UK — Big Brother is watching you and guess who will pay?

Posted Mar 9, 2012 by Anne Sewell
Britain already has the most CCTV cameras in the world but now Big Brother will be watching your email, text messages and even Facebook messages. All at a cost of approximately $1 billion to the taxpayer.
CCTV cameras
CCTV cameras
In the name of preventing terrorism, Britain is becoming an "Orwellian" state - Big Brother is watching you indeed.
According to RT the United Kingdom already has an estimated 2 million surveillance cameras - which is more CCTV cameras per person than almost any other society in the world. This means that wherever you go, you are being watched.
And now the British government are pushing through an anti-terror law that will enable it to monitor all private electronic communication. This will include social media, text messages and emails. The government will know which websites you visit, and will even snoop on private Facebook messages. This information will be stored for a year by both landline and mobile phone companies and also by ISP's (internet service providers).
Under the new law, it is not just private calls and messages that will be stored - they will know exactly to whom a person speaks, where and when.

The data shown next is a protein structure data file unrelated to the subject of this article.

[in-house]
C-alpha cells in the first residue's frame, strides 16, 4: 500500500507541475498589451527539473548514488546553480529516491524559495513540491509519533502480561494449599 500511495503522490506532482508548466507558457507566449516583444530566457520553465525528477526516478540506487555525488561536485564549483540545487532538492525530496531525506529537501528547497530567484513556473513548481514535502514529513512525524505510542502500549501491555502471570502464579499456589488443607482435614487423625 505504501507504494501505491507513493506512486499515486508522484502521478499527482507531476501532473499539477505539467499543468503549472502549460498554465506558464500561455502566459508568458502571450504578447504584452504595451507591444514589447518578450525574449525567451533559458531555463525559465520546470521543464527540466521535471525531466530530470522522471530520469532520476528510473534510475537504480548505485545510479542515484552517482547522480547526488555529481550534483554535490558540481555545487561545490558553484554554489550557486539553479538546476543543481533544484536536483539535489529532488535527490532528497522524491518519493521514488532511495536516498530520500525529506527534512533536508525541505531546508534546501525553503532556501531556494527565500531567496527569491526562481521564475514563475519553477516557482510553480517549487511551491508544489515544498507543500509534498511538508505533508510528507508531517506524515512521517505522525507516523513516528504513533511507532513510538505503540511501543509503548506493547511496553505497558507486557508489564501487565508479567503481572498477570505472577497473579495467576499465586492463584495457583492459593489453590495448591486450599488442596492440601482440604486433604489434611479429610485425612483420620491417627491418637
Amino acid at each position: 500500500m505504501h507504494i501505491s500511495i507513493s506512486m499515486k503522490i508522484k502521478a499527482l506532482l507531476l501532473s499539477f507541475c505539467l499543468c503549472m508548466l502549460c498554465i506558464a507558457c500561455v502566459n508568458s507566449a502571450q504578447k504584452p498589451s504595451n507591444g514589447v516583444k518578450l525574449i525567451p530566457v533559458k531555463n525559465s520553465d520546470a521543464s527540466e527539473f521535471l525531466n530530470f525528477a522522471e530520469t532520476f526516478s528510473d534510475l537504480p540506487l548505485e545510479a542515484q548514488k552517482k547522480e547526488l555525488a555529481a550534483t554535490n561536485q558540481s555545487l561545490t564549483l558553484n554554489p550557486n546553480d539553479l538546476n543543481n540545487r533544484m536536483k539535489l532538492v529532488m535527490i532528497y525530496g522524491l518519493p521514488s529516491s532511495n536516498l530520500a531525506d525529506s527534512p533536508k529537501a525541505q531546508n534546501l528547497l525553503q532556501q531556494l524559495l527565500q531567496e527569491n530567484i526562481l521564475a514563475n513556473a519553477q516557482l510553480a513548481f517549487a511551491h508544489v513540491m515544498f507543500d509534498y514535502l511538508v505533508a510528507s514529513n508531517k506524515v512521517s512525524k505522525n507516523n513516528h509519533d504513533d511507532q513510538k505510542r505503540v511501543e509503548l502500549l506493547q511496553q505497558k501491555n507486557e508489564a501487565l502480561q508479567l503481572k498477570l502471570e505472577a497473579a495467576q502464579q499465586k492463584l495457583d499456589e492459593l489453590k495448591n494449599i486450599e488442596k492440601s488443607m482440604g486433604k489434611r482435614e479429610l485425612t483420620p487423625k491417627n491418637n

Privacy campaigners in Britain condemn the initiative, comparing the law with practices of the Chinese government.
Nick Pickles, Director of Big Brother Watch stated: “This is the first step towards the government taking control of the internet. The only place in the world that’s got that kind of regulation is China. And I’m sorry, but Britain is not China.”
Digital rights groups say the new law will leave people living in fear of Big Brother.
Jim Killock from the Open Rights Group stated that: “The problem here is that it’s intrusive. The sort of place where it might be useful could be anything; it could be tax, divorce, copyright infringement. Terrorism and serious crime is a tiny subset of the possibilities of what this information could be used for.”
On top of that he warns that cyber security experts predict that this action will cost taxpayers over a billion dollars to be spied on and there is no easy way to escape the spying.
This legislation still has to go through Parliament in the UK. In 2008, the previous government's attempt to spy on its citizens was fought off, over fears of data safely.
However, with the Olympics and other major events coming to London, Britain feels the need for more national security and says that this justifies the action.